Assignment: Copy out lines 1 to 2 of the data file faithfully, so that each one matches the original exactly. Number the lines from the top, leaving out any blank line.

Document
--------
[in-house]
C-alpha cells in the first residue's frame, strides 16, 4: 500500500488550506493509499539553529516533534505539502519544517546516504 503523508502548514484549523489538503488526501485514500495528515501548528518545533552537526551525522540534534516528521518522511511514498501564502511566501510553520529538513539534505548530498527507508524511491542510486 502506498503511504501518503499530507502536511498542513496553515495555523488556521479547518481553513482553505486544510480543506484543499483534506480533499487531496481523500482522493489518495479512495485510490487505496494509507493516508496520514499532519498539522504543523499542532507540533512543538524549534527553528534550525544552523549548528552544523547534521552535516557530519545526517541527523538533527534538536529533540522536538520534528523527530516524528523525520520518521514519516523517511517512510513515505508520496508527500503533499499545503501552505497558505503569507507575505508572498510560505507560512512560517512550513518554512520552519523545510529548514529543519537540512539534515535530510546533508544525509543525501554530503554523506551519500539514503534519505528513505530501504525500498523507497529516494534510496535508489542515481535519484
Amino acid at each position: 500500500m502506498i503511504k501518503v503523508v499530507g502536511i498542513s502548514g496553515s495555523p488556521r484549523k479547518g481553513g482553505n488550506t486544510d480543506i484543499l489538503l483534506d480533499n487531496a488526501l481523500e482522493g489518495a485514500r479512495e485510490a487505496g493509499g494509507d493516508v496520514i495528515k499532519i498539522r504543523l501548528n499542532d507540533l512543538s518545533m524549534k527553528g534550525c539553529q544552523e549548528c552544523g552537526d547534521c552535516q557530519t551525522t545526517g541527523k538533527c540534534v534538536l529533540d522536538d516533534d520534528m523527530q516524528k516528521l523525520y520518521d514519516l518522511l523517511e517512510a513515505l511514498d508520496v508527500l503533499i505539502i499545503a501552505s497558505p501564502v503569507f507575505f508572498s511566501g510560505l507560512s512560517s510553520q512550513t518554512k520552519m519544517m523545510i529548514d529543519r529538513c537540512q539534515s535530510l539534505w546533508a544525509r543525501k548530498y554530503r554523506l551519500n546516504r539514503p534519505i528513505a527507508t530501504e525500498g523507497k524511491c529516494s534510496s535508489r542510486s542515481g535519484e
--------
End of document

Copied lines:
[in-house]
C-alpha cells in the first residue's frame, strides 16, 4: 500500500488550506493509499539553529516533534505539502519544517546516504 503523508502548514484549523489538503488526501485514500495528515501548528518545533552537526551525522540534534516528521518522511511514498501564502511566501510553520529538513539534505548530498527507508524511491542510486 502506498503511504501518503499530507502536511498542513496553515495555523488556521479547518481553513482553505486544510480543506484543499483534506480533499487531496481523500482522493489518495479512495485510490487505496494509507493516508496520514499532519498539522504543523499542532507540533512543538524549534527553528534550525544552523549548528552544523547534521552535516557530519545526517541527523538533527534538536529533540522536538520534528523527530516524528523525520520518521514519516523517511517512510513515505508520496508527500503533499499545503501552505497558505503569507507575505508572498510560505507560512512560517512550513518554512520552519523545510529548514529543519537540512539534515535530510546533508544525509543525501554530503554523506551519500539514503534519505528513505530501504525500498523507497529516494534510496535508489542515481535519484